Burning dreams on new years eve

burning dreamsPhoto credit: Unknown artist, wallpaperswide.com

When I was younger, I started a new years family tradition: I’d give each one of us a small piece of paper to write our new years resolution on, fold them up and place them in a jar. We’d only be allowed to reopen them a few minutes before midnight the next new years eve. If we had achieved whatever it was we had resolved to do, then we could burn our piece of paper and write a new one for the coming year. If we hadn’t, then our piece of paper would remain in the jar and we’d be handed a new piece to add more resolutions to.

It was incredible how seriously we all took it, and how quickly it became a highlight of a night that always holds so much hope for a second chance, of rebirth and renewal.

Being a bit of a pyromaniac, I loved watching as the orange-blue flames licked their way through and crisped my paper’s white frame. My youth (ok ok and super competitive streak) made my resolutions fairly straightforward and ultra repetitive:

  1. Read more books
  2. Travel
  3. Get fit
  4. Get a job

and in the later years…

  1. Move out
  2. Move out
  3. Move out.

But for the last five years, our new years eve jar has remained empty. Growing up, travelling overseas, celebrating with friends and moving out all got in the way — as did the total fire bans (and people say climate change isn’t real!).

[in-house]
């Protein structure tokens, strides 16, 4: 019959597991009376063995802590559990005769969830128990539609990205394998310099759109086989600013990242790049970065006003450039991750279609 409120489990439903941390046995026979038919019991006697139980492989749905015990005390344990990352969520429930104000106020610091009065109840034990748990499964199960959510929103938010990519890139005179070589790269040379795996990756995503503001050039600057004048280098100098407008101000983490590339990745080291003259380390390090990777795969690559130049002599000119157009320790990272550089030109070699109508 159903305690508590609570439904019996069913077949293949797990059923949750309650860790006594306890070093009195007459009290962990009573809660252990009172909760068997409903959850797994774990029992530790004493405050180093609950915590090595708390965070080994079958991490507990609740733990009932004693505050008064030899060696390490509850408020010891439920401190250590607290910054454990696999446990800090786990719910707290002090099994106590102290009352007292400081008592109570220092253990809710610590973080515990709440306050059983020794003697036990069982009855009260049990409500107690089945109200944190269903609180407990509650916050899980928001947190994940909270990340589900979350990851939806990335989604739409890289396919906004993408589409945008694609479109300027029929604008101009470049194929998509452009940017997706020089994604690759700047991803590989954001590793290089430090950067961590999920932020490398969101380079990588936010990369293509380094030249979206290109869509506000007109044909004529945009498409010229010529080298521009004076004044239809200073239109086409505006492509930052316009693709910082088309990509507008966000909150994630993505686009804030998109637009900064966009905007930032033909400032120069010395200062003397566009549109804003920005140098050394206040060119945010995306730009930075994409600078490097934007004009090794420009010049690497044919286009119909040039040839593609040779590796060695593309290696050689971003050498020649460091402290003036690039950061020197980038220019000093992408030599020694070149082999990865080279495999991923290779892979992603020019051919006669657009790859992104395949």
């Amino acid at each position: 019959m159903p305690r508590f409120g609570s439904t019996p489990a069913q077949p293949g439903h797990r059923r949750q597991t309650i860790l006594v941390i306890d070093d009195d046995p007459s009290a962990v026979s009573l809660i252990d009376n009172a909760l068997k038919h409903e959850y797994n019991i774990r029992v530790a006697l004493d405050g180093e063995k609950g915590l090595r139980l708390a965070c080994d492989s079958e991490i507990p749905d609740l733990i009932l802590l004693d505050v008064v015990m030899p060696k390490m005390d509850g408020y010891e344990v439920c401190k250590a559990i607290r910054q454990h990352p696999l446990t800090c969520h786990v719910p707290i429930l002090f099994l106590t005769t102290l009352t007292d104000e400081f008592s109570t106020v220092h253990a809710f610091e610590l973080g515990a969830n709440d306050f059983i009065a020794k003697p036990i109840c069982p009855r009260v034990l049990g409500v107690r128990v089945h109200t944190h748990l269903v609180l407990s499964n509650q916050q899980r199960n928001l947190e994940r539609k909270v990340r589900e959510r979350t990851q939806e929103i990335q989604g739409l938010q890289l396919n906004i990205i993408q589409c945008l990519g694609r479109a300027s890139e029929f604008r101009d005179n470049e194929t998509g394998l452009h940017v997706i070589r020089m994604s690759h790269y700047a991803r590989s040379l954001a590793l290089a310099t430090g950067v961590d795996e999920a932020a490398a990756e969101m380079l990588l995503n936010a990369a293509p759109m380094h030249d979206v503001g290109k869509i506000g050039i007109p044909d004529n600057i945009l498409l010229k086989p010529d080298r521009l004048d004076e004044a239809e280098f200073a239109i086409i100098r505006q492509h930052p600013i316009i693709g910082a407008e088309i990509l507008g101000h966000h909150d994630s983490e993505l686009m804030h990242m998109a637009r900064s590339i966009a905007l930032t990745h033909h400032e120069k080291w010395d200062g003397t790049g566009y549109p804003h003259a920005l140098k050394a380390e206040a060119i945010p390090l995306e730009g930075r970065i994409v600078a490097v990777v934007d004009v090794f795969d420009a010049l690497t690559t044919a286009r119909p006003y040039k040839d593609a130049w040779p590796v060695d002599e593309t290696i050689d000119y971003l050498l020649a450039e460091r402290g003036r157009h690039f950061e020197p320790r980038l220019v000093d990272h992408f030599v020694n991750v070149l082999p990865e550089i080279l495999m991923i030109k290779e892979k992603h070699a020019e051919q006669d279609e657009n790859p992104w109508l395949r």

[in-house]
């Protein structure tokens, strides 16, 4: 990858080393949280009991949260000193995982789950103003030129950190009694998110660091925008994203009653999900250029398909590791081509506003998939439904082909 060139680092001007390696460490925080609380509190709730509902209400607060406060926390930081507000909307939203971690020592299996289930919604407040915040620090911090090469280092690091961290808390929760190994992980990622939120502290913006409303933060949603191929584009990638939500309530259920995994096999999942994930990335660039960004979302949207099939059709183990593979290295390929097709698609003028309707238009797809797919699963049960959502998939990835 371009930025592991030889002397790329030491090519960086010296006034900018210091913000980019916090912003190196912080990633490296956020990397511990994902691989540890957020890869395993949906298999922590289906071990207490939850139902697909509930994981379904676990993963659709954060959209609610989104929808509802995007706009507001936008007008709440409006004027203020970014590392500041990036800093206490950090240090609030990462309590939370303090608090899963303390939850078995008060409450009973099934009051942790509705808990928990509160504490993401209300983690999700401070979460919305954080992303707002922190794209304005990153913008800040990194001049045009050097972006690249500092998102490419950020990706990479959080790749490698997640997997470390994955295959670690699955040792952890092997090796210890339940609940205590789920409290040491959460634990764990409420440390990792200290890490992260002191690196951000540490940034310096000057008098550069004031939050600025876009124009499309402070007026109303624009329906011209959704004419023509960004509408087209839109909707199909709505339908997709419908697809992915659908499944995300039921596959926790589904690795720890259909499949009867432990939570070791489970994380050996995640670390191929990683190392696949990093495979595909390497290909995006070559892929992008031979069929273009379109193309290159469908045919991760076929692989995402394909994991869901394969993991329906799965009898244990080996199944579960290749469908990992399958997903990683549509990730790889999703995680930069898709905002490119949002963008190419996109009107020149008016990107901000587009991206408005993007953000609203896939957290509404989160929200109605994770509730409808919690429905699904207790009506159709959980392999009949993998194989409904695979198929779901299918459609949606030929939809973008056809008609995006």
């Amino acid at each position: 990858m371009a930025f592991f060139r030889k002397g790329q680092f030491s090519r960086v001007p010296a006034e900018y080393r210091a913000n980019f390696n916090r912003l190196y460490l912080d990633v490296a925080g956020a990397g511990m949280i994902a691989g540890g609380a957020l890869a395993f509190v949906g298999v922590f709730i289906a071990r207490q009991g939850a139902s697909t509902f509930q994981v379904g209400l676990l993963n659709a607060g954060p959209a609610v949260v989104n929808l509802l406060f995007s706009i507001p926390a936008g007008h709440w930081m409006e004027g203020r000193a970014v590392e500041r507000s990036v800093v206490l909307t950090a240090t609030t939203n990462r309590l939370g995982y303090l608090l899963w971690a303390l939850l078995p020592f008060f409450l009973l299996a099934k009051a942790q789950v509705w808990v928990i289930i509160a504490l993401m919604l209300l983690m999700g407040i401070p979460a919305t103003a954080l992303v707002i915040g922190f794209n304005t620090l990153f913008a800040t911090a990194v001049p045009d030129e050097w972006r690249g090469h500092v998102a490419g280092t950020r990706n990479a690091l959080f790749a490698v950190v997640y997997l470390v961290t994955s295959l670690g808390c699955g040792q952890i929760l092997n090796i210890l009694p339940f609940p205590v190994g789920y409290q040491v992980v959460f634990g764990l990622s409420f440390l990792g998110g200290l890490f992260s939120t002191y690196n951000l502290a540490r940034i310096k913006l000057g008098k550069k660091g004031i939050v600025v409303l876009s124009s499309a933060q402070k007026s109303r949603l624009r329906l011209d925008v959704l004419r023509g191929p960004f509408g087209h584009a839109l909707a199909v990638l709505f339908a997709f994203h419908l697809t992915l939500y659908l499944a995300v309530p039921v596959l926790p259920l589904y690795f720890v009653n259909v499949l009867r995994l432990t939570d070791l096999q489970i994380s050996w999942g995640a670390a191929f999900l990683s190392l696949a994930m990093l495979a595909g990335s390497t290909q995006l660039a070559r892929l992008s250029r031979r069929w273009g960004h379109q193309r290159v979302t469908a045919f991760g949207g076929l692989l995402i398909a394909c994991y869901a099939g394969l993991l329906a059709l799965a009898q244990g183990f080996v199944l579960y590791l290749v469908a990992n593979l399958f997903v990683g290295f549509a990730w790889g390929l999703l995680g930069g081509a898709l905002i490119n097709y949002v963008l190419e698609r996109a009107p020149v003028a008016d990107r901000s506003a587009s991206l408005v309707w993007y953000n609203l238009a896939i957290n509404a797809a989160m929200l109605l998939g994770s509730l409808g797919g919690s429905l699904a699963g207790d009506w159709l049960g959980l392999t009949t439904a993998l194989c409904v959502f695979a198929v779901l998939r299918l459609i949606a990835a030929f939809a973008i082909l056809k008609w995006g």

We have not kept up our tradition.

While this makes me a bit sad, I wonder whether I’d ever be able to burn my piece of paper now. The younger me was so focused on growing outwards, but now what I crave most is to grow inwards and purify myself of my own self-constructions and expectations.

These days, my resolutions are more fragile seedlings that require a lot of inner reflection, patience and perseverance to fruit; more centred around:

  1. Connecting with my purpose
  2. Forgiving myself
  3. Permitting myself to make mistakes
  4. Trusting myself
  5. Letting go of ego, pent-up anger and fear
  6. Deciding on my own moral compass

In other words, learning to understand and love myself.

And because of this, my resolutions will remain forever more in my new years eve jar; never to be licked by burning flames; neither added to nor subtracted from.

These resolutions will wait for me to revisit at the end of each year to see how far I’ve grown and how far I need to go to become the very best me I can ever be — why would I ever want to burn a resolution like that?

Farah

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